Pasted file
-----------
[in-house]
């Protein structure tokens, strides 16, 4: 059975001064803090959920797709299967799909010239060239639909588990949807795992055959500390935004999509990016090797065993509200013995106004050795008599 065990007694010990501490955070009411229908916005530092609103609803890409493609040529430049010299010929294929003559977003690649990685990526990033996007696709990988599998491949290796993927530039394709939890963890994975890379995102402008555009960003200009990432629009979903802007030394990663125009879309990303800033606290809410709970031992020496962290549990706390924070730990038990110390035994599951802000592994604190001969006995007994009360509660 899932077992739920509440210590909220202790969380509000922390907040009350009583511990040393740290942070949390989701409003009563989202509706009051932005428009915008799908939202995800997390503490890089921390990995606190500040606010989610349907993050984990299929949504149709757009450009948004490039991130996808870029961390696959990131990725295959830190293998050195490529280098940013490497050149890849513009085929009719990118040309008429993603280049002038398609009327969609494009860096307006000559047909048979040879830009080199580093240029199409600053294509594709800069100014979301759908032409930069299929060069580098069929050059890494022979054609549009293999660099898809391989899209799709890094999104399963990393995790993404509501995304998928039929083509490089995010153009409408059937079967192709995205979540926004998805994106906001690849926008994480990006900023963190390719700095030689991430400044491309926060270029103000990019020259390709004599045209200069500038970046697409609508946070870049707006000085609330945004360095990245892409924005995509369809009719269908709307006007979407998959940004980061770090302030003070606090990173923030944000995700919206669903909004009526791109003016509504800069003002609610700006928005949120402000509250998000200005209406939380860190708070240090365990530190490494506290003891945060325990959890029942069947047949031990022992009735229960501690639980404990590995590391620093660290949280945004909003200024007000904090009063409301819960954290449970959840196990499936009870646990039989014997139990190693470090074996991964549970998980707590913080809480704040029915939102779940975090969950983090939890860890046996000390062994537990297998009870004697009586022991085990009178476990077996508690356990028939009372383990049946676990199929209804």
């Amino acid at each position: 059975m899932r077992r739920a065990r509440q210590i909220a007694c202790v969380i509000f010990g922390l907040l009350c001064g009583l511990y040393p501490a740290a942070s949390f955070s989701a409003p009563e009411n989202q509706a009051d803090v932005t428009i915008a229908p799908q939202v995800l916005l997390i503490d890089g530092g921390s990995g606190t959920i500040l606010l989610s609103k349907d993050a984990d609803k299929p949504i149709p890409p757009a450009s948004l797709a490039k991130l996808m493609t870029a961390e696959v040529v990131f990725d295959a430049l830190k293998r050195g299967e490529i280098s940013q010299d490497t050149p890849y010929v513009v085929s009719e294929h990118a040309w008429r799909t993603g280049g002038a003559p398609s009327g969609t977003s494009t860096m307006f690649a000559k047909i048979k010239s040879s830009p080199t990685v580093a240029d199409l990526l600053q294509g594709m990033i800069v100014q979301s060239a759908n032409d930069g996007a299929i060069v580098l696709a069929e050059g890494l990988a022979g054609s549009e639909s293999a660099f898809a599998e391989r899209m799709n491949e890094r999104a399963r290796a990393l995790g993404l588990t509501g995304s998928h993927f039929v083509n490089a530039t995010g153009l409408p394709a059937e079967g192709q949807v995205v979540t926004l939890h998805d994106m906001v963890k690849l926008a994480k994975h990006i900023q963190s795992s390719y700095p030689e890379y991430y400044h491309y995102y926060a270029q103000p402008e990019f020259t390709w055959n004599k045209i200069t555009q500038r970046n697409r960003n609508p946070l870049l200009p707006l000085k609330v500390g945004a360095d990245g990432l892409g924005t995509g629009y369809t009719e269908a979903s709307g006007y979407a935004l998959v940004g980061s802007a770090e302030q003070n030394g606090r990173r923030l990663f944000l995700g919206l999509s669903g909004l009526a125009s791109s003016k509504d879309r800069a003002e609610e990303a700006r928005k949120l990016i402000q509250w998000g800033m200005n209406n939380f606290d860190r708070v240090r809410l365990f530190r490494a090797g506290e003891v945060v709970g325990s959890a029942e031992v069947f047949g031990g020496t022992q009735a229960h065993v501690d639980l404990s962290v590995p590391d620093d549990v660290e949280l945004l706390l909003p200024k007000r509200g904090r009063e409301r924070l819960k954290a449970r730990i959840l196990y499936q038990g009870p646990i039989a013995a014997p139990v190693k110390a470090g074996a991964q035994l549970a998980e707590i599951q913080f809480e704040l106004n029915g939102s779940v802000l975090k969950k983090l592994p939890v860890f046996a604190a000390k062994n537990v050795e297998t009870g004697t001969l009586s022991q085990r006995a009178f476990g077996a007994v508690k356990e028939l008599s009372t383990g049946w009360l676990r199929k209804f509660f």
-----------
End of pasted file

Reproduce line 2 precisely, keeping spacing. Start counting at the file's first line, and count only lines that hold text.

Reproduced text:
């Protein structure tokens, strides 16, 4: 059975001064803090959920797709299967799909010239060239639909588990949807795992055959500390935004999509990016090797065993509200013995106004050795008599 065990007694010990501490955070009411229908916005530092609103609803890409493609040529430049010299010929294929003559977003690649990685990526990033996007696709990988599998491949290796993927530039394709939890963890994975890379995102402008555009960003200009990432629009979903802007030394990663125009879309990303800033606290809410709970031992020496962290549990706390924070730990038990110390035994599951802000592994604190001969006995007994009360509660 899932077992739920509440210590909220202790969380509000922390907040009350009583511990040393740290942070949390989701409003009563989202509706009051932005428009915008799908939202995800997390503490890089921390990995606190500040606010989610349907993050984990299929949504149709757009450009948004490039991130996808870029961390696959990131990725295959830190293998050195490529280098940013490497050149890849513009085929009719990118040309008429993603280049002038398609009327969609494009860096307006000559047909048979040879830009080199580093240029199409600053294509594709800069100014979301759908032409930069299929060069580098069929050059890494022979054609549009293999660099898809391989899209799709890094999104399963990393995790993404509501995304998928039929083509490089995010153009409408059937079967192709995205979540926004998805994106906001690849926008994480990006900023963190390719700095030689991430400044491309926060270029103000990019020259390709004599045209200069500038970046697409609508946070870049707006000085609330945004360095990245892409924005995509369809009719269908709307006007979407998959940004980061770090302030003070606090990173923030944000995700919206669903909004009526791109003016509504800069003002609610700006928005949120402000509250998000200005209406939380860190708070240090365990530190490494506290003891945060325990959890029942069947047949031990022992009735229960501690639980404990590995590391620093660290949280945004909003200024007000904090009063409301819960954290449970959840196990499936009870646990039989014997139990190693470090074996991964549970998980707590913080809480704040029915939102779940975090969950983090939890860890046996000390062994537990297998009870004697009586022991085990009178476990077996508690356990028939009372383990049946676990199929209804």